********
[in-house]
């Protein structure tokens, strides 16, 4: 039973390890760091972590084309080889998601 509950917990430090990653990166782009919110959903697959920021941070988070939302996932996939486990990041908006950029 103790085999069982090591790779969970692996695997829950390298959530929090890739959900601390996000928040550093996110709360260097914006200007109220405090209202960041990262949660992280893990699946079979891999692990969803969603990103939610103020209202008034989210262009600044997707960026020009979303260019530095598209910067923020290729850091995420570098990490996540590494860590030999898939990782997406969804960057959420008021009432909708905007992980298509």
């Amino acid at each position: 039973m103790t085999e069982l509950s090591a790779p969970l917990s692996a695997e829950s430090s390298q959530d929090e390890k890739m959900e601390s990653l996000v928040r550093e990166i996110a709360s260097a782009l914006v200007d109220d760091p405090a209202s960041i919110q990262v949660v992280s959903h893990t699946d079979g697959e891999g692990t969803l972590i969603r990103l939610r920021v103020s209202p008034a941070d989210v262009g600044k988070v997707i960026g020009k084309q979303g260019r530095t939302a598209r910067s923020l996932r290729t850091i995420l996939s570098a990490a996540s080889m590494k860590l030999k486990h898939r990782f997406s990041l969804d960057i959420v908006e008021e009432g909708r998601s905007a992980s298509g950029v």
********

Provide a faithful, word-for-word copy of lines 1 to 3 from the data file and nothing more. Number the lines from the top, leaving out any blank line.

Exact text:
[in-house]
């Protein structure tokens, strides 16, 4: 039973390890760091972590084309080889998601 509950917990430090990653990166782009919110959903697959920021941070988070939302996932996939486990990041908006950029 103790085999069982090591790779969970692996695997829950390298959530929090890739959900601390996000928040550093996110709360260097914006200007109220405090209202960041990262949660992280893990699946079979891999692990969803969603990103939610103020209202008034989210262009600044997707960026020009979303260019530095598209910067923020290729850091995420570098990490996540590494860590030999898939990782997406969804960057959420008021009432909708905007992980298509």
């Amino acid at each position: 039973m103790t085999e069982l509950s090591a790779p969970l917990s692996a695997e829950s430090s390298q959530d929090e390890k890739m959900e601390s990653l996000v928040r550093e990166i996110a709360s260097a782009l914006v200007d109220d760091p405090a209202s960041i919110q990262v949660v992280s959903h893990t699946d079979g697959e891999g692990t969803l972590i969603r990103l939610r920021v103020s209202p008034a941070d989210v262009g600044k988070v997707i960026g020009k084309q979303g260019r530095t939302a598209r910067s923020l996932r290729t850091i995420l996939s570098a990490a996540s080889m590494k860590l030999k486990h898939r990782f997406s990041l969804d960057i959420v908006e008021e009432g909708r998601s905007a992980s298509g950029v």